by John West, Asian Century Institute and Mr. Globalization
Over three decades ago, China’s Communist Party elite saw it in its interest to adopt pro-development policies. This is in sharp contrast to most countries in the Middle East and North Africa whose elites squandered development opportunities and plundered their countries. The frustrations that this caused, ultimately gave rise to the regional uprising known as the “Arab Spring”.
China’s strong economic performance has strengthened the Communist Party’s legitimacy in the eyes of large numbers of Chinese citizens, especially those who benefited most from economic development. Perhaps ironically, however, China’s elite now finds itself threatened by the consequences of its own success.
Dramatic economic growth has been accompanied by large scale corruption, widening income gaps between rich and poor, immense environmental damage, many scandals and growing social unrest. More fundamentally, China now has a much more complex and diverse society, which is more prosperous, better educated and informed, and demands greater freedom. As we have witnessed through the recent Communist Party Congress, the reaction of Chinese authorities has been to stiffen political and social repression.
Let’s first delve into the question of elites and economic development.
The United Nations University has defined elites as “a distinct group within a society which enjoys privileged status and exercises decisive control over the organization of society“. Countries typically have political, business and educated elite groups which are distinct groups, but are also interconnected.
The power of elites exceeds their actual representation within society because of their control over a nation’s productive assets and institutions.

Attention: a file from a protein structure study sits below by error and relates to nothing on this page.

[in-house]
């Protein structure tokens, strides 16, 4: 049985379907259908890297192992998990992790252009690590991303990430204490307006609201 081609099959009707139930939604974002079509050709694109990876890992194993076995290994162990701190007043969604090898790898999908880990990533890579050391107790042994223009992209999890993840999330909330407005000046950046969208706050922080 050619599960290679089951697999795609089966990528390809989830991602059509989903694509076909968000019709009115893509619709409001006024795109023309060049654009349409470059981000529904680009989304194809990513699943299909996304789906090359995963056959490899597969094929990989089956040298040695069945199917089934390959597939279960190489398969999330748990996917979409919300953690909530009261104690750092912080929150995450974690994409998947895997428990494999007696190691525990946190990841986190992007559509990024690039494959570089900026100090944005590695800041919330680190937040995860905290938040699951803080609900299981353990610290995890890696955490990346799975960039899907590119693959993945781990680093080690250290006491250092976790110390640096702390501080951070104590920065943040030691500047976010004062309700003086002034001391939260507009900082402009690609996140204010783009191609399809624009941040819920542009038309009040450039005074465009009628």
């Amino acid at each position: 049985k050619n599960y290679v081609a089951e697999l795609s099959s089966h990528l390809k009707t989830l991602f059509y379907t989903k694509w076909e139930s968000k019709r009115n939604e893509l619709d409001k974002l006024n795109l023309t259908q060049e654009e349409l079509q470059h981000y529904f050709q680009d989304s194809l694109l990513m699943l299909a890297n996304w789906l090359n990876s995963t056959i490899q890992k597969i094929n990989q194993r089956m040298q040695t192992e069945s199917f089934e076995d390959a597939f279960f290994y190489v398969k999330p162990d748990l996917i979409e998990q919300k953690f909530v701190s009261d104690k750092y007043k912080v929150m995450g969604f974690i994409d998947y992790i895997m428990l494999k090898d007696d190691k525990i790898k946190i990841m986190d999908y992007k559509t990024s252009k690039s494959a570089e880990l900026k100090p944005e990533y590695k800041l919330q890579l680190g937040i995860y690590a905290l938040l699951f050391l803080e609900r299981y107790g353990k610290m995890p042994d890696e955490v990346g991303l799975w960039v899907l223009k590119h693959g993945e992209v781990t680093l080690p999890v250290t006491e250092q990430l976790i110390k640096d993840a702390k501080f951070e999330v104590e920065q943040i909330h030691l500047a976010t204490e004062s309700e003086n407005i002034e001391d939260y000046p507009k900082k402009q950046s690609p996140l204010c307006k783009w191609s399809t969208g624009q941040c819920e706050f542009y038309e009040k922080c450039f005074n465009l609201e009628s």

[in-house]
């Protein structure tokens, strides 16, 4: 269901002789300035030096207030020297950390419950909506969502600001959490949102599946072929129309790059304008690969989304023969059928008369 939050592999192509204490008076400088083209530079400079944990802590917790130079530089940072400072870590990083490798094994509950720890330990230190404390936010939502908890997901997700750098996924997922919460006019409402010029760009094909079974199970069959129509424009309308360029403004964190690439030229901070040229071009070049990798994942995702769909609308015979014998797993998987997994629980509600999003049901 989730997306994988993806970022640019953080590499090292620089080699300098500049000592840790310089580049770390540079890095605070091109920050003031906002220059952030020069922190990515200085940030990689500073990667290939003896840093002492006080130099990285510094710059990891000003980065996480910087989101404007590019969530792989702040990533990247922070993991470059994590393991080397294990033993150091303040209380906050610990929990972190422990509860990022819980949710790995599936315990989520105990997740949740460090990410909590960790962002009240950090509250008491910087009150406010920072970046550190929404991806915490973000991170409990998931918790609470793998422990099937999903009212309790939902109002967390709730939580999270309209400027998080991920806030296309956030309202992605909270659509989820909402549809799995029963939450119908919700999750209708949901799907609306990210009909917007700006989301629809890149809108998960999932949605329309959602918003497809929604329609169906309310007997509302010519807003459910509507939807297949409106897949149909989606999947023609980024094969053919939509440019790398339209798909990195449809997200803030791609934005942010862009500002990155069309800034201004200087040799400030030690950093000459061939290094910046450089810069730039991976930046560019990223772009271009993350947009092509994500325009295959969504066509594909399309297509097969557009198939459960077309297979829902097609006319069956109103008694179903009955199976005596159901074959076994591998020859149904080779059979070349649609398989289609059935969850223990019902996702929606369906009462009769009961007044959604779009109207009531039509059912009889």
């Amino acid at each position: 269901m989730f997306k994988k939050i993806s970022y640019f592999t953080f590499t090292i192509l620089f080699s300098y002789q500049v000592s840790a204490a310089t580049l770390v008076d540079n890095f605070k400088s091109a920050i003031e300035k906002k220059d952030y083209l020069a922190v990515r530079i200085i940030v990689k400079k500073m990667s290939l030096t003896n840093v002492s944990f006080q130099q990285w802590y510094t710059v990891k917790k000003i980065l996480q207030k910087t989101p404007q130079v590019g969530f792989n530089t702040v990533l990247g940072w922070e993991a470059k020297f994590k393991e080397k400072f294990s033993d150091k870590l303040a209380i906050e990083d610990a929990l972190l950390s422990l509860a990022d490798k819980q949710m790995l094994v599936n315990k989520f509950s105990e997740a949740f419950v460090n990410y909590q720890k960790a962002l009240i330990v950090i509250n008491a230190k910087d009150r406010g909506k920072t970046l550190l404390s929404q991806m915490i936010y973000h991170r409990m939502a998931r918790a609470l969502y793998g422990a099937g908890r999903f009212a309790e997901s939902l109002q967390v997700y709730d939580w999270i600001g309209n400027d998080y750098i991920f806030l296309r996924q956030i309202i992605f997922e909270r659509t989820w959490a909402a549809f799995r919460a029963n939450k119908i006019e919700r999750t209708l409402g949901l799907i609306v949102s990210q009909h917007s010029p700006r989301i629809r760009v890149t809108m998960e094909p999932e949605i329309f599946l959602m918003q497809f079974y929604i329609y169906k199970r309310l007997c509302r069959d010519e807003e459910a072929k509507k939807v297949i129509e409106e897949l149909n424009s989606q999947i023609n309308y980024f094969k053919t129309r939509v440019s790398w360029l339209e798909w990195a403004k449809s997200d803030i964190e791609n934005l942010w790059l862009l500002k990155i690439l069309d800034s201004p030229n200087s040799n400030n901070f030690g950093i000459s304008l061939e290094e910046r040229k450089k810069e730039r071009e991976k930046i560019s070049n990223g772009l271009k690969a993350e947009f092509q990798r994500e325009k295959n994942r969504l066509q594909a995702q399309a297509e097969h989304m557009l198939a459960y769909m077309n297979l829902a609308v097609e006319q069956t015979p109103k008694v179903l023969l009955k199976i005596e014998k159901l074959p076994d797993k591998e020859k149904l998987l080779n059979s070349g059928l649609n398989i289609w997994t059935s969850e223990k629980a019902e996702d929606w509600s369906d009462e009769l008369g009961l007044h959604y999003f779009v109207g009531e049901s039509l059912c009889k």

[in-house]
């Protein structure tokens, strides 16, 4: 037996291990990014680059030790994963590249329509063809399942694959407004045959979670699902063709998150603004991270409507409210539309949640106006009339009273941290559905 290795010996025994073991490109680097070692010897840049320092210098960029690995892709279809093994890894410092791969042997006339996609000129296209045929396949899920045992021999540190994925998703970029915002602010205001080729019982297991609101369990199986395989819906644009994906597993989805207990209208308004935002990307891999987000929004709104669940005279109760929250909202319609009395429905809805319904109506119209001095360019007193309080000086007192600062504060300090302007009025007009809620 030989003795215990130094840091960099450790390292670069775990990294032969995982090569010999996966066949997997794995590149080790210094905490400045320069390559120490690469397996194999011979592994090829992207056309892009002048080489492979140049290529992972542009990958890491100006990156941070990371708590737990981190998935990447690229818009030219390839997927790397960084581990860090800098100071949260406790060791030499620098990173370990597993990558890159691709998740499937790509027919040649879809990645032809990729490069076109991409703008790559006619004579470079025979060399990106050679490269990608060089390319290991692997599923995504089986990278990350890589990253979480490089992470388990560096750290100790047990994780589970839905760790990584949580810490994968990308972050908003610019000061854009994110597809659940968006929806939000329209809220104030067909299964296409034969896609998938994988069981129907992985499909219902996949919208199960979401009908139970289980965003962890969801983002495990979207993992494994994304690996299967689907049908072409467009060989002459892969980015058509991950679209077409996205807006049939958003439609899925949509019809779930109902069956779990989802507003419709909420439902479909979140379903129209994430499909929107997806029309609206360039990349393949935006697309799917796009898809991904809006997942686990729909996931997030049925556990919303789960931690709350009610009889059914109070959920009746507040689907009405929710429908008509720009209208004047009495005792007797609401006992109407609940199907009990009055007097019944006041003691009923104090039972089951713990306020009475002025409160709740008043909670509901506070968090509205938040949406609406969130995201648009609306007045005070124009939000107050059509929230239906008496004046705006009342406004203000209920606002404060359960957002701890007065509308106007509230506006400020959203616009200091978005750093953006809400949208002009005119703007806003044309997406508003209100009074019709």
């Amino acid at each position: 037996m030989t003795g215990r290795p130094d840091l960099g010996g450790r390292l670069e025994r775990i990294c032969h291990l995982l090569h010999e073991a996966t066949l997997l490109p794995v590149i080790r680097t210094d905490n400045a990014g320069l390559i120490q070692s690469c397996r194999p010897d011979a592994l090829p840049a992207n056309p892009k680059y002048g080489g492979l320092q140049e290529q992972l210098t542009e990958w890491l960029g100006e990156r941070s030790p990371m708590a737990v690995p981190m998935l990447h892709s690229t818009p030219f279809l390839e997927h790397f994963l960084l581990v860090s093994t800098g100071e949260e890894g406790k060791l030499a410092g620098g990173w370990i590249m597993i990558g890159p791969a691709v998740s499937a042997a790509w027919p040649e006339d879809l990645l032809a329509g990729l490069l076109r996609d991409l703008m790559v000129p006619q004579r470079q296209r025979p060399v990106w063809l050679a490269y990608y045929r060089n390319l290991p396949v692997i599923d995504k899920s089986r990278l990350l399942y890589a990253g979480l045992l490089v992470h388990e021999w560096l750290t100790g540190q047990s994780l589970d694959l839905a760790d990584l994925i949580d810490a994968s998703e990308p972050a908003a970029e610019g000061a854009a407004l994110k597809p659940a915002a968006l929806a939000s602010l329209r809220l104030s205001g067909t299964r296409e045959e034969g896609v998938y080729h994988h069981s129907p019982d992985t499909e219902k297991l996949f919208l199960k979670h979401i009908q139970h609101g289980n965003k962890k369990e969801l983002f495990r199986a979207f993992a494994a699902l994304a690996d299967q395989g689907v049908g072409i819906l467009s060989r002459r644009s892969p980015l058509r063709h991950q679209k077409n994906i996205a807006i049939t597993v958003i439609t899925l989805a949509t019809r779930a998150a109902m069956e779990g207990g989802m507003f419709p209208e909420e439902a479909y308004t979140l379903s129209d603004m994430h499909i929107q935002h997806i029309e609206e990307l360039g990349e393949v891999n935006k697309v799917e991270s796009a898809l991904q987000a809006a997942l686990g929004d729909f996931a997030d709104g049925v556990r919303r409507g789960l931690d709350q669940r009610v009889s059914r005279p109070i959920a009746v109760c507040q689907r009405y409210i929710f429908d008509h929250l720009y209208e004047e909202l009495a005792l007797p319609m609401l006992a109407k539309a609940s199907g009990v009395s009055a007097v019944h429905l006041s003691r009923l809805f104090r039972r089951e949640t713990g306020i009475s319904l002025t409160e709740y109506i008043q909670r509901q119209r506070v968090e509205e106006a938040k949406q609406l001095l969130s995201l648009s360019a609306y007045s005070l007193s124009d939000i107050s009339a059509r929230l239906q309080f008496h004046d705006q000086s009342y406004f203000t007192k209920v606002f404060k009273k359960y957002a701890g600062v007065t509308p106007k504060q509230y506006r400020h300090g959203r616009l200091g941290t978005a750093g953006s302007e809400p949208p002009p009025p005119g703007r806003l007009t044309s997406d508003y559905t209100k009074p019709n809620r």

Elites can choose to use their assets and resources in productive, innovative and entrepreneurial ways that promote economic development, employment and reduce income inequality. Alternatively, elites can act as rent-seekers, can direct resources towards their own social groups, or over-exploit natural resources without regard for longer term sustainability.
Elites also control political decision making processes in society, and can design and implement institutions that favour their interests. They can also influence how both elites and non-elites perceive different issues through their control and presentation of information, and their influence over the media, even when it is “free”.
In short, if elites can be induced to adopt pro-development policies, rather than predatory behaviour, they can have a very positive impact on development. For example, Lee Kwan Yew in Singapore, Nelson Mandela in South Africa, and Bill Gates in the United States changed the direction of development from their elite positions.
So how did China’s elite (some 200 or so families) become motivated by a pro-development agenda?